I love Chick-fil-A. In my book, their Chicken Sandwiches are only surpassed by Turkey Sandwiches. I also love their marketing. Chick-fil-A has found a great mix of mass media and word-of-mouth. Their “Eat More Chick’n” billboards have reached and almost iconic status. Chick-fil-A has also demonstrated that they are one of the top word-of-mouth marketing practitioners as they have launched their new Spicy Chicken Sandwich.
What did they do right?
They built tension and anticipation – Chick-fil-A teased their existing consumer base for weeks by promoting a countdown to the launch of the sandwich on Facebook and on banners as consumers made their order in the drive-thru. It would have been easy to just launch it and make it available, but instead, they were disciplined and created a simple word-of-mouth opportunity.
Company execs told consumers why they were launching the sandwich – It’s pretty simple, but when consumers know why a brand, product or line extension exists, it allows them to authentically share stories about it.
Discussion was encouraged – It’s not all that risky to launch a Spicy Chicken Sandwich, but Chick-fil-A opened up the lines of conversation and as of this post, over 1600 comments were posted on their Facebook page.
Chick-fil-A created scarcity and a VIP event – Perceived scarcity and elevating the attention to loyal/heavy users are two classic word-of-mouth marketing strategies. Leading up to the event, Chick-fil-A accomplished both in one effort: they gave consumers the opportunity to make an appointment for their Spicy Chicken Sandwich. It’s common for the Chick-fil-A drive thru to have a long line, but reservations for a fast food restaurant? That’s unheard of and they did it. The consumers who participated walked away with a great experience that they will share with others.
Chick-fil-A does a lot of other things right in their marketing. For more information, check out my collection of articles on Chick-Fil-A marketing.
Many try, few succeed. I’m talking about successfully integrating mass media with social media. But it looks like Hardee’s might have found the sweet spot with their new “Name Our Holes” campaign.
Many of you probably know that Hardee’s and Carl’s Jr are basically the same company, but just called different names in different markets. I happen to live in a Carl’s Jr market, so I heard about this campaign from my friend Tim, who just happens to be the guy conducting the “consumer research” in the videos.
The whole thing works because it includes all of the necessary mass and social media elements
- The videos are edgy, funny and memorable.
- The TV spots encourage the consumer to get involved and contribute the the fun they’re seeing on TV at the website.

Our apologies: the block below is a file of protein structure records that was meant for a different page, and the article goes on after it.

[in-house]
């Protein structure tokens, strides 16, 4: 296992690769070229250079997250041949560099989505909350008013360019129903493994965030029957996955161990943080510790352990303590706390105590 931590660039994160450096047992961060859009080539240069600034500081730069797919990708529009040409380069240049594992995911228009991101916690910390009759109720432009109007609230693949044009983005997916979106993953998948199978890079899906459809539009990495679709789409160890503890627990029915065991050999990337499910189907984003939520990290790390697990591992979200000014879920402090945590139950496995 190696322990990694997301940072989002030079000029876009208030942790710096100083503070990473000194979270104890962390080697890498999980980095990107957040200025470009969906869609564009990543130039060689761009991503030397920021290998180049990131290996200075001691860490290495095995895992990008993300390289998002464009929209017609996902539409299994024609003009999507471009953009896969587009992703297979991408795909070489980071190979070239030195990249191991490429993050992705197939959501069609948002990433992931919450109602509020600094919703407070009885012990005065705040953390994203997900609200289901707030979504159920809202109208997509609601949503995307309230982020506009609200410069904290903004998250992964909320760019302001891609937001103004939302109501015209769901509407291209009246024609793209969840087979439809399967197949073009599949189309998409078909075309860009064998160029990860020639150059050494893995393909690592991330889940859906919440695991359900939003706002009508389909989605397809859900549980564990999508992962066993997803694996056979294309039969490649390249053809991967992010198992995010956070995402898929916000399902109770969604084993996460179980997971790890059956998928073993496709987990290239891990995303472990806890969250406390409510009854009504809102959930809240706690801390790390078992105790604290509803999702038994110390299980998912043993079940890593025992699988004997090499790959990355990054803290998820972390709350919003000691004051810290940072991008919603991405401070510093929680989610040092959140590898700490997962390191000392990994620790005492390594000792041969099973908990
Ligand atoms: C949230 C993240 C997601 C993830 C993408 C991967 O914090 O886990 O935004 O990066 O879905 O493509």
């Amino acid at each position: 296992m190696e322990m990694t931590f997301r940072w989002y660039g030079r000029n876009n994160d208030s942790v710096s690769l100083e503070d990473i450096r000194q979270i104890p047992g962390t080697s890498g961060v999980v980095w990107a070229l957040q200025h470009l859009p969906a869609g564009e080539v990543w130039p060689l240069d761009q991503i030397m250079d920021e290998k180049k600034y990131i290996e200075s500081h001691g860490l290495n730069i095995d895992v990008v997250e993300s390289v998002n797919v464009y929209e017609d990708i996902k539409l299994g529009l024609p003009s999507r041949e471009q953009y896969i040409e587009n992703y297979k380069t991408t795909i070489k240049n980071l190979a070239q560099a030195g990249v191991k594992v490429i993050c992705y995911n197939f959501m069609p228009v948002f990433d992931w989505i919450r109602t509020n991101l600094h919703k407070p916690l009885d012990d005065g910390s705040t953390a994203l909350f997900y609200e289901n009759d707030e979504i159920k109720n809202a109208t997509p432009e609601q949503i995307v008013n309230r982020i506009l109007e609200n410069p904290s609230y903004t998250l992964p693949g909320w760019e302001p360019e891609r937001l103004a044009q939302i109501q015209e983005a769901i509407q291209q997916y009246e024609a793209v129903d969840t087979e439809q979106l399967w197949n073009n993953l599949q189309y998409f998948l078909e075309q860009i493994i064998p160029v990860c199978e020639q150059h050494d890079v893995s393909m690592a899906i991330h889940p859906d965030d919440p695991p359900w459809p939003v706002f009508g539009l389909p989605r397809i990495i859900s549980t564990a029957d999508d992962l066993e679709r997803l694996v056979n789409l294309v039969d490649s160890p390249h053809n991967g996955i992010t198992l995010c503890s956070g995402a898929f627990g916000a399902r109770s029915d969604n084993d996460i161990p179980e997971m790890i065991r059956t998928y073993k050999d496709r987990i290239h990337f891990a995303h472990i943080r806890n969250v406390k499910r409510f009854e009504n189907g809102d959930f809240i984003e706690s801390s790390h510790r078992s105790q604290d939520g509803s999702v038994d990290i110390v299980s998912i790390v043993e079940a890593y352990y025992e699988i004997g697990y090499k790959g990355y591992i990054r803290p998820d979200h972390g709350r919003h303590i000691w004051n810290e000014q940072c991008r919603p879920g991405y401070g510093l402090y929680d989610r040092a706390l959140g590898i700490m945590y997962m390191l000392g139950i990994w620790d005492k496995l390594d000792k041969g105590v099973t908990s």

- The website does more than just repeat what consumers already saw online. It offers up a few extra “too edgy for TV” spots so that they can be spread around the web.
- The website allows consumers to participate at various levels of engagement. If you want to record a webcam video, you can. If you’re not that kind of person, you can do a write-in. And if you just want to watch and vote, you can do that too. Too many campaigns rely on getting super-engaged consumers to participate. The reality is that they’re aren’t too many of those out there.
- The website facilitates sharing. They make it easy to embed links, post them on Facebook or Tweet them.
- Then they figure out how to make even the lesser engaged consumers feel like they’re a part of the process by emailing them a custom video featuring their content! I’m not the type of person who records webcam stuff, but I did submit a name for their holes and found it to be pretty cool to see my name on their commercial.
- Most importantly, the whole campaign stimulates on and offline word-of-mouth. Yes, it’s cool for consumers to spread the videos around using social media platforms. But it’s even cooler when consumers talk about and recommend the brand because they came up with a funny name. Plus, Hardee’s really wins because they don’t even need to use the silly, sexual innuendo names.
- The campaign will continue to live when the TV commercials are long gone because Hardee’s gave consumers permission to call they whatever they want. A great example of letting consumer take control of the brand.
Nice work, Hardee’s. Really nice work. And I gotta say that my friend Tim’s great role as the straightman makes the videos even funnier.
This Brett Farve Wrangler commercial has bugged the shit out of me for a while now. Here’s why:
- Is Brett Farve such an ego maniac that he wears a number “4″ t-shirt when he’s not on the field. Does he really need to remind people that he’s Brett Farve and he wears number 4 on the field?
- This is obviously a pick up football game out at some farm. Can’t Brett give up the spotlight for a day and let someone else play QB? What about blocking for a change, Brett?